Out of frustration, some of the State’s “public-opinion spinners” also made up flyers containing defamatory remarks cursing and insulting blogger Truong Van Dung, who was among the civil campaign participants in Hanoi, hoping to provoke angry reaction from the bloggers’ community.

When the campaigners tried to enter the Office of Congress located at 22 Hung Vuong Street, a security guard stopped them and refused to accept their letter addressed to the National Assembly. He told the campaigners to instead take their request to the civil reception office of the Executive Government located at 1 Ngo Thi Nham Street.

The National Assembly is the highest authority of the State, which supposedly represents the voices and aspirations of the people but when the people try to exercise their civil rights, they are constantly suppressed, insulted, and assaulted, even chased after by police cars equipped with loudspeakers to verbally harrass them.

In Saigon, the same blockage and surveillance had occurred the night before October 15, 2014. Early Wednesday morning, police concentrated heavily on all the blocks surrounding Hoang Van Thu Street. The Office of Congress was fenced off, its gate was locked, and there was no sign of activities. Security police was present in large mass and their hired-hands also dominated the place.

Congress Office in Saigon was fenced off, its gate was locked.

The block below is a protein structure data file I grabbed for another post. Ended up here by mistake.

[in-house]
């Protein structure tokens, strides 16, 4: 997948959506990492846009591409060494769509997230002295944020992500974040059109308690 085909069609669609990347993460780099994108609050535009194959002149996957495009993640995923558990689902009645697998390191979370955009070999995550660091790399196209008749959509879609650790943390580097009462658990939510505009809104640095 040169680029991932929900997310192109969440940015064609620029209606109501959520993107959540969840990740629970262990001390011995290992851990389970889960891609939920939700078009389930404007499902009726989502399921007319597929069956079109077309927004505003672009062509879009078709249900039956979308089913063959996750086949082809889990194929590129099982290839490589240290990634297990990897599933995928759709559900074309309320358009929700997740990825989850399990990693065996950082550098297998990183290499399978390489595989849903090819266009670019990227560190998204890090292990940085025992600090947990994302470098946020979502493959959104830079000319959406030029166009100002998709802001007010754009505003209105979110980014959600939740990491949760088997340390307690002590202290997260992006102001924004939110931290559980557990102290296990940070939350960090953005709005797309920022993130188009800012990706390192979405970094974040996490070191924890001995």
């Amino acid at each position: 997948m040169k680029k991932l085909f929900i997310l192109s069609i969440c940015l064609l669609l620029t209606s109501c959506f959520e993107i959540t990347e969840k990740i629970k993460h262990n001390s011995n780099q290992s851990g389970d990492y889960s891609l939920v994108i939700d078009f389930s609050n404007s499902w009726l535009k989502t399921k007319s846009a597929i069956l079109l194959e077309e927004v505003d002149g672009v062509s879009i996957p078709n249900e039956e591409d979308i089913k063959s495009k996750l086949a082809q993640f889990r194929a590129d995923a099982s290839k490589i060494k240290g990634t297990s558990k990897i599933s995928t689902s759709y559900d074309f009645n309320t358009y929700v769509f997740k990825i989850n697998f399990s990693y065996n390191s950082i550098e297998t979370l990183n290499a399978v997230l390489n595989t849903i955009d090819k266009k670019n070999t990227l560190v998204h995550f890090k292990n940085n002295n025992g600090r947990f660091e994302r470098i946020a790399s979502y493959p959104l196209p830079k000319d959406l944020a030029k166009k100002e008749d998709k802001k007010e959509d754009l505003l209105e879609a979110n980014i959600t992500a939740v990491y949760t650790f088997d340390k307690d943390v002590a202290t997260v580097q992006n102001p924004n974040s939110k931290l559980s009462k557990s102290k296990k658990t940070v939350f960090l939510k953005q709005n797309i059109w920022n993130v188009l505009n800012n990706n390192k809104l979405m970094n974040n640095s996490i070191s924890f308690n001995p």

At 9am, in response to calls for participation, the Land Petitioners Solidarity Movement with some 30 members from several Western provinces arrived in Saigon to join in the march to present the common request to the National Assembly. Upon their arrival at the location, hundreds of police and security men and women rushed over to oppress them violently. The petitioners were beaten savagely, their phones were snatched, and their female group leader, Ms. Tran Thi Hoang, and 11 others were detained and carried back to their provinces by force.

According to the “We Want To Know” campaign organizers, based on past experiences, they were not surprised at all by the security police’s behaviours. They continued calling for more people to participate in the campaign and firmly believed that this was only the beginning of a long process which was not only to advocate for the right to know, but also to prove to the people of Vietnam as well as expose to the free world the wrongdoings of the Vietnamese authorities:

- Security police tried by all means to prevent Vietnamese citizens from exercising their most basic civil rights: to request to be heard as voters; to express their aspirations, as constituents, to members of Congress, who were supposed to be their representatives. 

- Members of the National Assembly shut their doors and hid behind closed walls so as not to receive the people’s legitimate requests.

- Obviously the Chengdu Conference contained improper and damaging terms for Vietnam’s national interests, and the authorities had been trying hard to hide it since 1990; even the citizens’ rightful request for disclosure was also suppressed and denied.